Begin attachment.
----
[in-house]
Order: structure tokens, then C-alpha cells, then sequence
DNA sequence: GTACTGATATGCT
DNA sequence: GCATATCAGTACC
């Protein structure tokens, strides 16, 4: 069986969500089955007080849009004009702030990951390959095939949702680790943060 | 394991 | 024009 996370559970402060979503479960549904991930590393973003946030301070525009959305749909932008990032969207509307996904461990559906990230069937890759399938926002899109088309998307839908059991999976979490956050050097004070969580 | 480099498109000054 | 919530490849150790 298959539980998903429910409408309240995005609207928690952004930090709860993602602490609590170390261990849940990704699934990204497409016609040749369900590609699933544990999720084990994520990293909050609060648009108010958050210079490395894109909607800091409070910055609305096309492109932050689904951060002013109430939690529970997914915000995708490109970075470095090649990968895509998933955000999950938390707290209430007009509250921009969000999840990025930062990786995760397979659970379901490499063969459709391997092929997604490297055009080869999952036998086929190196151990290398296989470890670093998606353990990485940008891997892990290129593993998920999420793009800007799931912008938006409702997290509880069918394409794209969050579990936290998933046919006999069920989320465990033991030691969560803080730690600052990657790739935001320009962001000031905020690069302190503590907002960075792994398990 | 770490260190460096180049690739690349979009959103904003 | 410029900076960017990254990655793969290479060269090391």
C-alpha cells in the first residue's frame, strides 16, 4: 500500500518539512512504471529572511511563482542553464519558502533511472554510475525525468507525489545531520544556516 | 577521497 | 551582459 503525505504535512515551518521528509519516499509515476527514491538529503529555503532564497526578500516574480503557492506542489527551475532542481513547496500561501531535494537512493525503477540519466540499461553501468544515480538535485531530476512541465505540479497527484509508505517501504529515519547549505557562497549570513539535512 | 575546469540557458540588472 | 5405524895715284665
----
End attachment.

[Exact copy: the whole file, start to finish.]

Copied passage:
[in-house]
Order: structure tokens, then C-alpha cells, then sequence
DNA sequence: GTACTGATATGCT
DNA sequence: GCATATCAGTACC
């Protein structure tokens, strides 16, 4: 069986969500089955007080849009004009702030990951390959095939949702680790943060 | 394991 | 024009 996370559970402060979503479960549904991930590393973003946030301070525009959305749909932008990032969207509307996904461990559906990230069937890759399938926002899109088309998307839908059991999976979490956050050097004070969580 | 480099498109000054 | 919530490849150790 298959539980998903429910409408309240995005609207928690952004930090709860993602602490609590170390261990849940990704699934990204497409016609040749369900590609699933544990999720084990994520990293909050609060648009108010958050210079490395894109909607800091409070910055609305096309492109932050689904951060002013109430939690529970997914915000995708490109970075470095090649990968895509998933955000999950938390707290209430007009509250921009969000999840990025930062990786995760397979659970379901490499063969459709391997092929997604490297055009080869999952036998086929190196151990290398296989470890670093998606353990990485940008891997892990290129593993998920999420793009800007799931912008938006409702997290509880069918394409794209969050579990936290998933046919006999069920989320465990033991030691969560803080730690600052990657790739935001320009962001000031905020690069302190503590907002960075792994398990 | 770490260190460096180049690739690349979009959103904003 | 410029900076960017990254990655793969290479060269090391």
C-alpha cells in the first residue's frame, strides 16, 4: 500500500518539512512504471529572511511563482542553464519558502533511472554510475525525468507525489545531520544556516 | 577521497 | 551582459 503525505504535512515551518521528509519516499509515476527514491538529503529555503532564497526578500516574480503557492506542489527551475532542481513547496500561501531535494537512493525503477540519466540499461553501468544515480538535485531530476512541465505540479497527484509508505517501504529515519547549505557562497549570513539535512 | 575546469540557458540588472 | 5405524895715284665